12Level of Conscious Glasgow Coma Scale Flexion (formerly decorticate) objective tool often used with head injury pt’sFlexion (formerly decorticate)Flexion of arms, adduction ofupper extremities, extension oflower extremitiesExtension (formerly decerebrate)Arcing of back, backward flexion of head, adduction & hyperpronation of arms,extension of feet“GCS= 15”
13Language Speech Assess rate, articulation of words, fluency Speech fluent, understandable & appropriateAphasiaSensory (receptive)Inability to understand written or verbal speechWernicke’s aphasiaMotor (expressive)Understands, but cannot write or speech appropriatelyBroca’s aphasiaMixedCombination of the twoGlobal aphasia
14Intellectual Function More difficult to assess in Elderly with sensory deficits and people from other cultures/languagesMemoryKnowledgeAbstract ThinkingAssociationJudgement
15Mini-Mental Status Examination (MMSE) Measures orientation and cognitive functionStandard set of 11 questions and requires only minutes to administerUsed to:Demonstrate worsening/improving cognition over time (obtain both initial and serial measurements)Identify organic disease (dementia, delirium, intoxication) vs. psychiatric mental illness (anxiety, schizophrenia, depression)Scores24-30, no cognitive impairment18-23, mild cognitive impairment0-7, severe cognitive impairment
16Mini-Mental Status Examination (MMSE) MMSE ComponentsTime OrientationPlace OrientationRegistration of 3 wordsSerial 7s as a test of attention and calculationRecall of 3 wordsNamingRepetitionComprehensionReadingWritingDrawing
17Thought Processes & Perceptions Assess for abnormal thought content/ perceptionsie. Phobia, hypochondriasis, obsession, compulsion, delusions, hallucinations, illusionsNever argue with the patient about these…they are real for them, instead point out inconsistenciesScreen for suicidal thoughtsRisk Factors: Past attempts, substance use, close friend/relative suicide, successful, lethality, means, losses, chronic health issues, unwillingness to verbal contract *Elderly males*“Thoughts intact, no psychosis or suicidal ideation present”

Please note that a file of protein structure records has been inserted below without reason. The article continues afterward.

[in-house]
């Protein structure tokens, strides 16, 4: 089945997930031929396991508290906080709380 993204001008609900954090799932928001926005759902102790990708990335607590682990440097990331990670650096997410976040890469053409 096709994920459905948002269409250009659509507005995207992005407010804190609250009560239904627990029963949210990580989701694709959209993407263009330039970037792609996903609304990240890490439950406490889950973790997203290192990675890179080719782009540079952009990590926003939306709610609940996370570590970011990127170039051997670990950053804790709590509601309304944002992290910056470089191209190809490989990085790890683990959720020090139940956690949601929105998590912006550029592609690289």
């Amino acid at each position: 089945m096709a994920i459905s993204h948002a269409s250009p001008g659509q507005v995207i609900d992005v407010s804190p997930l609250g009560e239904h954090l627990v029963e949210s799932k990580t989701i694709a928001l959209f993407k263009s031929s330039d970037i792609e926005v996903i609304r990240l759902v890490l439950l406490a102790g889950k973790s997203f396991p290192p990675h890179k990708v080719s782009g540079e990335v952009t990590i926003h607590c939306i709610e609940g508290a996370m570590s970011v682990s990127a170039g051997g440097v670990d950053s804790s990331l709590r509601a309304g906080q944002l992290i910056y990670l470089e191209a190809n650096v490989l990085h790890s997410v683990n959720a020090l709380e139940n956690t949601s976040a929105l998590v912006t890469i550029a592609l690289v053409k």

18Problem based history & conditions Depression-women are at risk for depression 2:1 over men depression can occur at any age, but is most common in women in ages years of age. After puberty depression rates are higher in females than males. This gender gap lasts until after menopause. Note facial expressions, eye contact, body language, and tone of voice of the patient.Altered mental status- may become evident when there is a change in a patient's orientation to person, place or time, attention span or memory. Long term memory can be assessed by asking questions about where they were born or about previous surgeries.
19Continued: problemsAssessed mental status by determining orientation, memory, calculation ability, communications skills, judgment, and abstraction. (very good examples of how to present questions in assessing AMS is described in text on pg. 70 & 71)Alcohol and substance abuse- patients with these types of abuse are most likely to deny, minimize their disorder to avoid being judged by others. Thus the nurse uses the matter of fact and nonjudgmental approach when assessing these patients. ( examples described in text pg.71 & 72 to questions a patients substance abuse) (Table 7-3 pg. 72 & box 7-1 pg.75, review on own)
20Continued: ProblemsInterpersonal violence- if a patient should answer yes to any interpersonal violence screening questions the nurse then needs to ask additional questions in private only the patient and nurse present. Be calm matter of fact, nonjudgmental, listen carefully and let the patient define the problem.Major depression, bipolar, schizophrenia, anxiety disorders obsessive compulsive disorder, delirium and dementia the text book discusses theses disorders and offers an understanding on clinical findings you will learn more about these disorders in the future.